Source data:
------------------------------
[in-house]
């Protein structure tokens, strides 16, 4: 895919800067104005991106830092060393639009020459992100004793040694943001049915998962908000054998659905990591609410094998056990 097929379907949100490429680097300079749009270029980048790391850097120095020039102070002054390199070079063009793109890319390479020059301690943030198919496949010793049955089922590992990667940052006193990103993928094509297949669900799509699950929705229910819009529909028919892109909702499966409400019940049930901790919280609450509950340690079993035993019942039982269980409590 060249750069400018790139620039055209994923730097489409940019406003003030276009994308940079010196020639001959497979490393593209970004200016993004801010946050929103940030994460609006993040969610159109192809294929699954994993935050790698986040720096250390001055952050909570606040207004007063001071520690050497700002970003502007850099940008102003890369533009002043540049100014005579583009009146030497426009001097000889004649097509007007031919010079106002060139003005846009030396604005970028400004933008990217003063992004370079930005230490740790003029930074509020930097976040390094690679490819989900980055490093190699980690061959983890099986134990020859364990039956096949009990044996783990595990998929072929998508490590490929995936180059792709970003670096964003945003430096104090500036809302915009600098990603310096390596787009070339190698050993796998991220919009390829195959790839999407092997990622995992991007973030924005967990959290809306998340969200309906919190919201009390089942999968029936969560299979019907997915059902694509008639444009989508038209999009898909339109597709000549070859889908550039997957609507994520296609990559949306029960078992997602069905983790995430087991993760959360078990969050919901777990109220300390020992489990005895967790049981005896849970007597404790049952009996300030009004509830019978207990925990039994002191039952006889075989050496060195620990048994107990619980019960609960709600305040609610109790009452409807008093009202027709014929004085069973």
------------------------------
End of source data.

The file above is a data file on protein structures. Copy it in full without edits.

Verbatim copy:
[in-house]
């Protein structure tokens, strides 16, 4: 895919800067104005991106830092060393639009020459992100004793040694943001049915998962908000054998659905990591609410094998056990 097929379907949100490429680097300079749009270029980048790391850097120095020039102070002054390199070079063009793109890319390479020059301690943030198919496949010793049955089922590992990667940052006193990103993928094509297949669900799509699950929705229910819009529909028919892109909702499966409400019940049930901790919280609450509950340690079993035993019942039982269980409590 060249750069400018790139620039055209994923730097489409940019406003003030276009994308940079010196020639001959497979490393593209970004200016993004801010946050929103940030994460609006993040969610159109192809294929699954994993935050790698986040720096250390001055952050909570606040207004007063001071520690050497700002970003502007850099940008102003890369533009002043540049100014005579583009009146030497426009001097000889004649097509007007031919010079106002060139003005846009030396604005970028400004933008990217003063992004370079930005230490740790003029930074509020930097976040390094690679490819989900980055490093190699980690061959983890099986134990020859364990039956096949009990044996783990595990998929072929998508490590490929995936180059792709970003670096964003945003430096104090500036809302915009600098990603310096390596787009070339190698050993796998991220919009390829195959790839999407092997990622995992991007973030924005967990959290809306998340969200309906919190919201009390089942999968029936969560299979019907997915059902694509008639444009989508038209999009898909339109597709000549070859889908550039997957609507994520296609990559949306029960078992997602069905983790995430087991993760959360078990969050919901777990109220300390020992489990005895967790049981005896849970007597404790049952009996300030009004509830019978207990925990039994002191039952006889075989050496060195620990048994107990619980019960609960709600305040609610109790009452409807008093009202027709014929004085069973």